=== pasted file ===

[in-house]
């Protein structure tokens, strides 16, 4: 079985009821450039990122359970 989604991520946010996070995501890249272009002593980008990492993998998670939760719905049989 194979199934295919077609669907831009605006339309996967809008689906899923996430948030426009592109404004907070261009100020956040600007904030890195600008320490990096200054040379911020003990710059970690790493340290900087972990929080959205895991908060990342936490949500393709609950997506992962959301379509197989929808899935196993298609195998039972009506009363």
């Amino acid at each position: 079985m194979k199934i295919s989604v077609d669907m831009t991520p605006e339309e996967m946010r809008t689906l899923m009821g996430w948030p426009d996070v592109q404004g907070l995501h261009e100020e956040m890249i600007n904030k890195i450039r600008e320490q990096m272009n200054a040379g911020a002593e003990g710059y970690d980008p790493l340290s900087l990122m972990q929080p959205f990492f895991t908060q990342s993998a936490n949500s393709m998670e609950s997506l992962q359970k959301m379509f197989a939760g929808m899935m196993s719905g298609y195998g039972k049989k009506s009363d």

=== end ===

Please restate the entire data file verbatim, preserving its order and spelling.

[in-house]
């Protein structure tokens, strides 16, 4: 079985009821450039990122359970 989604991520946010996070995501890249272009002593980008990492993998998670939760719905049989 194979199934295919077609669907831009605006339309996967809008689906899923996430948030426009592109404004907070261009100020956040600007904030890195600008320490990096200054040379911020003990710059970690790493340290900087972990929080959205895991908060990342936490949500393709609950997506992962959301379509197989929808899935196993298609195998039972009506009363």
């Amino acid at each position: 079985m194979k199934i295919s989604v077609d669907m831009t991520p605006e339309e996967m946010r809008t689906l899923m009821g996430w948030p426009d996070v592109q404004g907070l995501h261009e100020e956040m890249i600007n904030k890195i450039r600008e320490q990096m272009n200054a040379g911020a002593e003990g710059y970690d980008p790493l340290s900087l990122m972990q929080p959205f990492f895991t908060q990342s993998a936490n949500s393709m998670e609950s997506l992962q359970k959301m379509f197989a939760g929808m899935m196993s719905g298609y195998g039972k049989k009506s009363d």